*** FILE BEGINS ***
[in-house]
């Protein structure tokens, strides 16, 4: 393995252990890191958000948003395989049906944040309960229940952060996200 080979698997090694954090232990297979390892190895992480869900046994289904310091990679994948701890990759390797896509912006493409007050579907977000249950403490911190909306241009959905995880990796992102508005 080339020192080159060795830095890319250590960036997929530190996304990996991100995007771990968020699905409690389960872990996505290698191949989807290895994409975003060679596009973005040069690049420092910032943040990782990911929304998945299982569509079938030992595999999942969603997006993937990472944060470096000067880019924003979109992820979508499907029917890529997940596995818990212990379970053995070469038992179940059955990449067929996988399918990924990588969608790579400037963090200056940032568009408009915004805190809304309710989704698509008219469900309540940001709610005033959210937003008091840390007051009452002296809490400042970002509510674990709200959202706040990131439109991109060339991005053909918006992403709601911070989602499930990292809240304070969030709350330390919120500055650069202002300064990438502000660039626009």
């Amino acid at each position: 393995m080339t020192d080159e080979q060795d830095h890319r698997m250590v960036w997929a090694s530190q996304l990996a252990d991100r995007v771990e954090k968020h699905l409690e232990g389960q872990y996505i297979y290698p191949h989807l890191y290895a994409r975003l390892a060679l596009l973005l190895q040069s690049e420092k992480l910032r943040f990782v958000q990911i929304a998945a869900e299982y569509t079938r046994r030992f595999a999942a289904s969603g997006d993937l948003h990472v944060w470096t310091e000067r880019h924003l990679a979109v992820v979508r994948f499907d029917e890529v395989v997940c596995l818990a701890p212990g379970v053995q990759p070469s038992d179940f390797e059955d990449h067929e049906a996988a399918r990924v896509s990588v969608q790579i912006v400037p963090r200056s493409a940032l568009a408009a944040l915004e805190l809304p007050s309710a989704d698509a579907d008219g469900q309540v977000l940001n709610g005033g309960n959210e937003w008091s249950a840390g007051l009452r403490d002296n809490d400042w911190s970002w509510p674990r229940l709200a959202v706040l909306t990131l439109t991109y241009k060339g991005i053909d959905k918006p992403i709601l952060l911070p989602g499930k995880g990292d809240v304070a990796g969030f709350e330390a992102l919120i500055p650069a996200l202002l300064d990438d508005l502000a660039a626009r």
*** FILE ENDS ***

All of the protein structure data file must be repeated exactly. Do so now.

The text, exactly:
[in-house]
């Protein structure tokens, strides 16, 4: 393995252990890191958000948003395989049906944040309960229940952060996200 080979698997090694954090232990297979390892190895992480869900046994289904310091990679994948701890990759390797896509912006493409007050579907977000249950403490911190909306241009959905995880990796992102508005 080339020192080159060795830095890319250590960036997929530190996304990996991100995007771990968020699905409690389960872990996505290698191949989807290895994409975003060679596009973005040069690049420092910032943040990782990911929304998945299982569509079938030992595999999942969603997006993937990472944060470096000067880019924003979109992820979508499907029917890529997940596995818990212990379970053995070469038992179940059955990449067929996988399918990924990588969608790579400037963090200056940032568009408009915004805190809304309710989704698509008219469900309540940001709610005033959210937003008091840390007051009452002296809490400042970002509510674990709200959202706040990131439109991109060339991005053909918006992403709601911070989602499930990292809240304070969030709350330390919120500055650069202002300064990438502000660039626009």
């Amino acid at each position: 393995m080339t020192d080159e080979q060795d830095h890319r698997m250590v960036w997929a090694s530190q996304l990996a252990d991100r995007v771990e954090k968020h699905l409690e232990g389960q872990y996505i297979y290698p191949h989807l890191y290895a994409r975003l390892a060679l596009l973005l190895q040069s690049e420092k992480l910032r943040f990782v958000q990911i929304a998945a869900e299982y569509t079938r046994r030992f595999a999942a289904s969603g997006d993937l948003h990472v944060w470096t310091e000067r880019h924003l990679a979109v992820v979508r994948f499907d029917e890529v395989v997940c596995l818990a701890p212990g379970v053995q990759p070469s038992d179940f390797e059955d990449h067929e049906a996988a399918r990924v896509s990588v969608q790579i912006v400037p963090r200056s493409a940032l568009a408009a944040l915004e805190l809304p007050s309710a989704d698509a579907d008219g469900q309540v977000l940001n709610g005033g309960n959210e937003w008091s249950a840390g007051l009452r403490d002296n809490d400042w911190s970002w509510p674990r229940l709200a959202v706040l909306t990131l439109t991109y241009k060339g991005i053909d959905k918006p992403i709601l952060l911070p989602g499930k995880g990292d809240v304070a990796g969030f709350e330390a992102l919120i500055p650069a996200l202002l300064d990438d508005l502000a660039a626009r």